Two years later, but better than never, I finally begin to write about our trip to Japan. And I’m going to try my best to recall our experiences and retrace the route we followed. Japan is all about timing. While it might look beautiful in any season, the best seasons are autumn (autumn leaves or koyo) and spring (Sakura or cherry blossoms). We visited Japan during autumn, in the second half of November. Our path would lead us from Osaka, Nara, Kyoto, and finally end in Tokyo. Interestingly, the autumn leaves pattern are tracked by many sites. You can plan your trip, such that, you don’t miss the viewing as you travel from the south to the upper north or vice-versa.
Osaka is not necessarily on the tourist grid, although, there will be many places to see. We chose to stay in Osaka as we couldn’t get a budget hotel in Nara. Kansai International airport is connected to Osaka city by train (highly efficient), bus, and cab. Our hotel was located in Shinsaibashi, a popular shopping district, in Osaka and Japan.
November is reasonably chilly and it’s best to pack your woollen clothes. To get to our hotel we took the Nankai Line to Namba and changed to the subway, on the Midosuji line, to Shinsaibashi subway station. It’s always a good idea to stay near the subway. However, it was a challenge to reach our hotel from the subway station as it started to rain, and our first purchase ended up being an umbrella.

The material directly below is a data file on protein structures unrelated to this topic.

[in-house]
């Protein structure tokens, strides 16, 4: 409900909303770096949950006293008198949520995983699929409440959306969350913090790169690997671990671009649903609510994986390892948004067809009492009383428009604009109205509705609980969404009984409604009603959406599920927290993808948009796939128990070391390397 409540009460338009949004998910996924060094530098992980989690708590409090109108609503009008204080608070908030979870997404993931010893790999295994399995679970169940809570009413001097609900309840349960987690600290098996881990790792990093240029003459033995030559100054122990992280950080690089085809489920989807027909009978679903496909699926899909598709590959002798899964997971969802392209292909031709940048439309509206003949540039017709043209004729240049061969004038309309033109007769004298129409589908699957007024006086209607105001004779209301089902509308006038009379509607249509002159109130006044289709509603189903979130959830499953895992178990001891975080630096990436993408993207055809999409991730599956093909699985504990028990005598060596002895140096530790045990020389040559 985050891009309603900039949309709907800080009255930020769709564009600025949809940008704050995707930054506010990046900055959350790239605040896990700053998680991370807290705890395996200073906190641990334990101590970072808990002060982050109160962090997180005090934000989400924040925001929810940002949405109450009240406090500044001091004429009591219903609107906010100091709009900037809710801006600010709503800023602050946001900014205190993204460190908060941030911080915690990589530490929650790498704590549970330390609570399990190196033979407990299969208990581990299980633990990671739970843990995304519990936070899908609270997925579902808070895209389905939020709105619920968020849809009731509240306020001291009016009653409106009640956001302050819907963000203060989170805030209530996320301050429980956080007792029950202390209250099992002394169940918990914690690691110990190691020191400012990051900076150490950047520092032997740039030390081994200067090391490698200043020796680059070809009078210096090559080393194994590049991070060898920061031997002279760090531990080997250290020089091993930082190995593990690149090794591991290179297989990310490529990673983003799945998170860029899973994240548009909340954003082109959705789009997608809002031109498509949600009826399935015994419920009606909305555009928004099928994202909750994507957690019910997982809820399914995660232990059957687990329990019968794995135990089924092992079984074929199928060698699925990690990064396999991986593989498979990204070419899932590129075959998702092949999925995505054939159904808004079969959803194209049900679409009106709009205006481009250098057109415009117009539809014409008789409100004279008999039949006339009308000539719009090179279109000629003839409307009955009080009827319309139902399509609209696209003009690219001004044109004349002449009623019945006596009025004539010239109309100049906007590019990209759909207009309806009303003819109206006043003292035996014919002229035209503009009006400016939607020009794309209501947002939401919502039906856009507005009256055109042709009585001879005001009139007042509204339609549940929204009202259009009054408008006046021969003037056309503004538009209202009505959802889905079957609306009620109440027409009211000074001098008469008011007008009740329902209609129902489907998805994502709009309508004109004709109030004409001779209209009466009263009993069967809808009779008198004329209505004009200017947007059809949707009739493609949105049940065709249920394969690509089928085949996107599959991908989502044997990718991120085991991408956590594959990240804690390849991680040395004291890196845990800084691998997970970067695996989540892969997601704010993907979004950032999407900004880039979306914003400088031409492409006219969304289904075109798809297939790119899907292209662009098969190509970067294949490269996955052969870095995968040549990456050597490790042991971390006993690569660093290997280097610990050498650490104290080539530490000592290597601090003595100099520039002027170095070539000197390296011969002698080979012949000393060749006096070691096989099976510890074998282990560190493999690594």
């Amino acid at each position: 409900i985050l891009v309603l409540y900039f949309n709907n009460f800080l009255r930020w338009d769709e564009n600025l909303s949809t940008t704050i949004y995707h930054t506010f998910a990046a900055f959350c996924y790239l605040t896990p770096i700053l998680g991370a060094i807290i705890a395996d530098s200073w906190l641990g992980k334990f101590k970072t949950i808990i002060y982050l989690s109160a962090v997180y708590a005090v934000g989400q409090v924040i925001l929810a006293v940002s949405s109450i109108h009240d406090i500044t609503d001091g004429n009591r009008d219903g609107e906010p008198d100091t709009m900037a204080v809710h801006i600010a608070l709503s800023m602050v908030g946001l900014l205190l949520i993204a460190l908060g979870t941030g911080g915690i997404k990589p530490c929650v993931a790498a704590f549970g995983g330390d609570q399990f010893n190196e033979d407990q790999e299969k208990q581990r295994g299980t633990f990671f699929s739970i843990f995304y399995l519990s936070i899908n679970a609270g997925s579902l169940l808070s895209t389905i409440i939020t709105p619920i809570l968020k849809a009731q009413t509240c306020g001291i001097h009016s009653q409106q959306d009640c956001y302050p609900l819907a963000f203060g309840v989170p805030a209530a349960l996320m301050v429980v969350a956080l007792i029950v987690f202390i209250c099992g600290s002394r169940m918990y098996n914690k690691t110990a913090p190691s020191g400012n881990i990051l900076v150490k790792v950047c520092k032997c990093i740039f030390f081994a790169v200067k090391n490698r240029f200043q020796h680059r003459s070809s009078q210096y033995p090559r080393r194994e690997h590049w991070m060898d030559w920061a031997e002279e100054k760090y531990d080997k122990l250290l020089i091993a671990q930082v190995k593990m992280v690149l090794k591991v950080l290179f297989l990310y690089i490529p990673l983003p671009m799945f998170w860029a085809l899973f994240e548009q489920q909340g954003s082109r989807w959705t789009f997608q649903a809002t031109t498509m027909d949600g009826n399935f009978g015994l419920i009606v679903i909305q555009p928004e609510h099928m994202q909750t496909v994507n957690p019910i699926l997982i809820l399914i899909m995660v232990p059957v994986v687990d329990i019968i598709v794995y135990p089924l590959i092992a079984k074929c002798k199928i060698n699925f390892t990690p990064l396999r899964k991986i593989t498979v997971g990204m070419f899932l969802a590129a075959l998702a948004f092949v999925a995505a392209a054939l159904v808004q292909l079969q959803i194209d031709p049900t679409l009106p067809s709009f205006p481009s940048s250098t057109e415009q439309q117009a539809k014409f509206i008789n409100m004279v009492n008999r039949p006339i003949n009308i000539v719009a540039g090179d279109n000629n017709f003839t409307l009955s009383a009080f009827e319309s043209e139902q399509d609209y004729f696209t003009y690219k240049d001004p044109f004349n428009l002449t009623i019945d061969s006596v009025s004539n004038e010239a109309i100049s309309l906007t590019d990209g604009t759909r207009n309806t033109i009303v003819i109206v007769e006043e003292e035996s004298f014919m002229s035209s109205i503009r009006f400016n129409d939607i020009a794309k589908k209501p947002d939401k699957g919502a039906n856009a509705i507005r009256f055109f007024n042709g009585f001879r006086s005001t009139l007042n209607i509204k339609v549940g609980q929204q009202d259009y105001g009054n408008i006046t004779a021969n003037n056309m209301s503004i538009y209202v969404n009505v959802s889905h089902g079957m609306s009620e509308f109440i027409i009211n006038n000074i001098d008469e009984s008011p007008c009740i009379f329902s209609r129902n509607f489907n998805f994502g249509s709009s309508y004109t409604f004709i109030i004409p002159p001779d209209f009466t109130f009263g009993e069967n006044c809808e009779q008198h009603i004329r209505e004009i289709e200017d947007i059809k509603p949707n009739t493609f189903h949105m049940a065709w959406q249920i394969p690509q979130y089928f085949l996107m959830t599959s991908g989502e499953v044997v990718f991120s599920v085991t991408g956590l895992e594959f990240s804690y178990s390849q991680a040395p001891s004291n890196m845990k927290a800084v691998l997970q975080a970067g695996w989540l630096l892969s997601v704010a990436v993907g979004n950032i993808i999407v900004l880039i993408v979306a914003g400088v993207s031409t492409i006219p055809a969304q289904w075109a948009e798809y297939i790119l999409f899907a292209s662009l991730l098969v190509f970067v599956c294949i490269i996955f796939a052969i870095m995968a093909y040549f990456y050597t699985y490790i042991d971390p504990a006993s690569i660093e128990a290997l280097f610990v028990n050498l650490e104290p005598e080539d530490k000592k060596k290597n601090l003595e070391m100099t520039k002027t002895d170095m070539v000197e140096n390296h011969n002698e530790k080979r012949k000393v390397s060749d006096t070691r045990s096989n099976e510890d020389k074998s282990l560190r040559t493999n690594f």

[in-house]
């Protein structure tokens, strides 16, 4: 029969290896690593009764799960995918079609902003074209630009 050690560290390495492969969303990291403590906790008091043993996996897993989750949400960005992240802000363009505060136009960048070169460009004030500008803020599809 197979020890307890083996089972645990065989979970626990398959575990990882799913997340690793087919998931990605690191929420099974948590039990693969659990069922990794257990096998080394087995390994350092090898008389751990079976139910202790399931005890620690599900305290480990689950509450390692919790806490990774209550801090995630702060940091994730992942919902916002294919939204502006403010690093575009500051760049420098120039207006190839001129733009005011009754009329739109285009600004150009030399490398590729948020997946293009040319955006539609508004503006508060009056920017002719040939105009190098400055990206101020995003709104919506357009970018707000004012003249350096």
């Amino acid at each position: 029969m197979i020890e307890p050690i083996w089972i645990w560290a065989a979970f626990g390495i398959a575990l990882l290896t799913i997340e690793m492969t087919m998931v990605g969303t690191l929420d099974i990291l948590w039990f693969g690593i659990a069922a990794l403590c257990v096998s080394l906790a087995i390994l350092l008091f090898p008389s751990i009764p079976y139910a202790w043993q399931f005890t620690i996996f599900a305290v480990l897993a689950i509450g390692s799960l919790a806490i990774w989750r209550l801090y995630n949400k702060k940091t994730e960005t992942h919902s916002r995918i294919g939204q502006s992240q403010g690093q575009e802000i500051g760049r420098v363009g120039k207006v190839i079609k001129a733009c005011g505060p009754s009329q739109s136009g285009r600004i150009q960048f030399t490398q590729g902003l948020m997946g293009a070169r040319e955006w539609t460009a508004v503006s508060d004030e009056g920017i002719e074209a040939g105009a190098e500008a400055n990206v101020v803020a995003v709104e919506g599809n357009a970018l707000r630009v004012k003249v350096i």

Since most hotels have a check-in of 2:00 pm, we stored our luggage at the reception and did some walking around. To get to Osaka Castle, we took the subway to Osaka Business Park Station. You might need to ask for directions to get to the castle. The walk to the castle was quite scenic and weather perfect. Although, few autumn leaves remained and crows crowed eerily.
The castle was packed with tourists, school children, and locals. The museum is definitely worth a visit. Sadly, there’s little I remember. Although, I appreciated a lot what I saw, all I could think of heading back to the room and sleeping like a log. On our way back to the subway station, we forgot our route and it started to rain again. On reaching the subway station drenched, our jet-lagged brains forgot how to punch tickets. Fortunately, at every step, there were helpful people!
Sometime in the evening, we headed out to discover the main shopping streets of Shinsaibashi. A walk through, will give you your first taste of Japan. From clothes, local delicacies to popular burger joints; there a lot for the senses to explore. It was crowded at 9 pm and since we stayed close by, we didn’t have to worry of getting back.